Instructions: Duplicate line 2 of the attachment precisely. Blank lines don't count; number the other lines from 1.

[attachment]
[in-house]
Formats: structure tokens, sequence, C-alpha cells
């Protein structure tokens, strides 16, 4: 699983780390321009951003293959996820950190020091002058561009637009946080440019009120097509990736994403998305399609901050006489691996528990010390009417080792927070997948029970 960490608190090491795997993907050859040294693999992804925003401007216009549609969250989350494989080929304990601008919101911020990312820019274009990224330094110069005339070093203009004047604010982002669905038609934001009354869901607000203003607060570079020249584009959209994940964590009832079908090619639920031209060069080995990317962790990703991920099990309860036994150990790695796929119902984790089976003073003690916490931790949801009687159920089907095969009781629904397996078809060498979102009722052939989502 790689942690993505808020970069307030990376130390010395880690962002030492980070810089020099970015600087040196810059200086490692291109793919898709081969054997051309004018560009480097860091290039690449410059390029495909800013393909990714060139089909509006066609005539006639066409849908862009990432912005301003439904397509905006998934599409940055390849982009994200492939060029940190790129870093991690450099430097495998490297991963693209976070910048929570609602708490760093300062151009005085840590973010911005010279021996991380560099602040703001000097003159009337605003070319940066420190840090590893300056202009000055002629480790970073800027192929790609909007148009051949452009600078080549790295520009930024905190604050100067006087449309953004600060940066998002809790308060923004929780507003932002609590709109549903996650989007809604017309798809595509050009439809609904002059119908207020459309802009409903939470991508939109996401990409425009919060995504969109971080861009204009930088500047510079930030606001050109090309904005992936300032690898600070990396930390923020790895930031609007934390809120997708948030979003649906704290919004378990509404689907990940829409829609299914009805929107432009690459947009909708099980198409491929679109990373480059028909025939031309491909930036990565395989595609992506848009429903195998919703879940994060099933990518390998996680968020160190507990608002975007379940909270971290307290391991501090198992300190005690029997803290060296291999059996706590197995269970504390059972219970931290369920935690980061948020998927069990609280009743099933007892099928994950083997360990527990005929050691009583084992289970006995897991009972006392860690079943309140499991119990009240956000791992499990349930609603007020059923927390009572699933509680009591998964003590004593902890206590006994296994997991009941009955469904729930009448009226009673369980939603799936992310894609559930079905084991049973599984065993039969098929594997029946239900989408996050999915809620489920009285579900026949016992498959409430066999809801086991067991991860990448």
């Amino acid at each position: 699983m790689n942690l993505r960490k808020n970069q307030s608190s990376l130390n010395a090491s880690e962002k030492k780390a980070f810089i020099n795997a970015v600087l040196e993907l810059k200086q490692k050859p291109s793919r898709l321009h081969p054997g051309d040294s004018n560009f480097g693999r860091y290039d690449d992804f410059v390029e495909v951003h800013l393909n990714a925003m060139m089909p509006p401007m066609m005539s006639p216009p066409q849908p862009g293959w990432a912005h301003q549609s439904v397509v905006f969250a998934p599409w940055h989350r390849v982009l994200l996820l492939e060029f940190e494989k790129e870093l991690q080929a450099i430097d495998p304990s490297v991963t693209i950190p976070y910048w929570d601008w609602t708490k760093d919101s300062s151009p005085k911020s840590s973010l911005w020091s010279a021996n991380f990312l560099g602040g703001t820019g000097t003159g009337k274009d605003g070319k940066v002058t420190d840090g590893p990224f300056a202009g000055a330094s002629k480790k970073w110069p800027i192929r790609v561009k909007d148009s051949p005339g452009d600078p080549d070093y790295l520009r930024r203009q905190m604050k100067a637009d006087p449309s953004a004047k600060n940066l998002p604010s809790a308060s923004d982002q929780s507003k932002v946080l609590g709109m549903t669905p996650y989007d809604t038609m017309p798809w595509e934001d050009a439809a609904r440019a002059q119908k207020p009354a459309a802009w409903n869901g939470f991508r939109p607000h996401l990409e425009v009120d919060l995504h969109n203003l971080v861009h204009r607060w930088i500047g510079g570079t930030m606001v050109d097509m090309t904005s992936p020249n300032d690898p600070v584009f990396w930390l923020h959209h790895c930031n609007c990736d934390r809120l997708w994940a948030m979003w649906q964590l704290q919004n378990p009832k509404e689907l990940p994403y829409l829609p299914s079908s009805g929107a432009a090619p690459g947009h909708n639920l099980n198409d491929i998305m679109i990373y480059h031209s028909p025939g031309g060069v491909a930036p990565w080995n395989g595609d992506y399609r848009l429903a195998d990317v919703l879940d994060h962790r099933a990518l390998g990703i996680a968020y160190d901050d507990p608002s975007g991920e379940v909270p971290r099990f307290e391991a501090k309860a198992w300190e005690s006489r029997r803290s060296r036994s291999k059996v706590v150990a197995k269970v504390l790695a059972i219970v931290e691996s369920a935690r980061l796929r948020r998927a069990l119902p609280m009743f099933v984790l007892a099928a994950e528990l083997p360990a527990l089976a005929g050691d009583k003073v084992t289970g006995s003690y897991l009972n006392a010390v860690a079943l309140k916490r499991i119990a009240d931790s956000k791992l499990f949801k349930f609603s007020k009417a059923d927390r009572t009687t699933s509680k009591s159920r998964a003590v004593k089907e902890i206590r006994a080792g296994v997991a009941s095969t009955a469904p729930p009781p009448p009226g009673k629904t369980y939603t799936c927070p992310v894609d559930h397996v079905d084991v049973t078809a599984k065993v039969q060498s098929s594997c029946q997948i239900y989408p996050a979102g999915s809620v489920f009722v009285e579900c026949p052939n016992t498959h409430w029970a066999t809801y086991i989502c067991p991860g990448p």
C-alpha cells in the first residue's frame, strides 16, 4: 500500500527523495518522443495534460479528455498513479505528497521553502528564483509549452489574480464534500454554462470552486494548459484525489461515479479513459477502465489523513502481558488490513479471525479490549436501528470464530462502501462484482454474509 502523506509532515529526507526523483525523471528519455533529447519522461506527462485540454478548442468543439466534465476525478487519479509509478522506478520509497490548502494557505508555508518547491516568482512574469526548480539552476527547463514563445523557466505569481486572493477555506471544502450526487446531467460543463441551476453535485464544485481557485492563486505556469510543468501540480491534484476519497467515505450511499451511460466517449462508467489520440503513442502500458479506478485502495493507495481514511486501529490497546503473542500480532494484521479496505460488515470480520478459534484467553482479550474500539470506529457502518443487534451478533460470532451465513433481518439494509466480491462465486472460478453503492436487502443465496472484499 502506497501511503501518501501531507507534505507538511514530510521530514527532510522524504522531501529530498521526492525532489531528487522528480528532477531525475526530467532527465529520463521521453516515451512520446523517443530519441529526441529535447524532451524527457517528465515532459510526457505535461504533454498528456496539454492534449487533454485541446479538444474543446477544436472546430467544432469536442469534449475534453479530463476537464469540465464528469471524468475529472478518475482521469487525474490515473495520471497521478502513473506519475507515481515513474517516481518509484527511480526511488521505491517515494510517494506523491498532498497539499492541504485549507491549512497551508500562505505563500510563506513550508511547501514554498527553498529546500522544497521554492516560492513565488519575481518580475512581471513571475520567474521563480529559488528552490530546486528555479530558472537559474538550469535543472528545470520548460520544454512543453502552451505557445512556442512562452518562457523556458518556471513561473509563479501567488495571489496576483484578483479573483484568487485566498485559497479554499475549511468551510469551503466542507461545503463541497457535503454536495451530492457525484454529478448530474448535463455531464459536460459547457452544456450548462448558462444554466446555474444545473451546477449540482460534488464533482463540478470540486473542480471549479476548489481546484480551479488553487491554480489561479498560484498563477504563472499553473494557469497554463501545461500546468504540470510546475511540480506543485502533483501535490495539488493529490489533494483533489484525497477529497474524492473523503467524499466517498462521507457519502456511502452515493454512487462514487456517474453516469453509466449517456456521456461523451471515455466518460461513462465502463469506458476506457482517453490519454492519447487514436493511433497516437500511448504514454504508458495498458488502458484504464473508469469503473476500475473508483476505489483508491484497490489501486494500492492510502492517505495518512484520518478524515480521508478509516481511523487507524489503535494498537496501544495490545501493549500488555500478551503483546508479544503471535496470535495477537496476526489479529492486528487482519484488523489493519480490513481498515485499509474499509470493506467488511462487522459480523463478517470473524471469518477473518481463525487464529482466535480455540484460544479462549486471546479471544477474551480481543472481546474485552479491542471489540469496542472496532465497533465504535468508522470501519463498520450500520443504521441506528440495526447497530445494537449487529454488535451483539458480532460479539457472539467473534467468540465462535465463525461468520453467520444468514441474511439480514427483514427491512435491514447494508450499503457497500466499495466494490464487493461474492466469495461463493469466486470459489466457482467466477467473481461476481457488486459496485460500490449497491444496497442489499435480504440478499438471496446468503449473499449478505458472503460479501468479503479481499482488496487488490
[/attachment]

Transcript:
Formats: structure tokens, sequence, C-alpha cells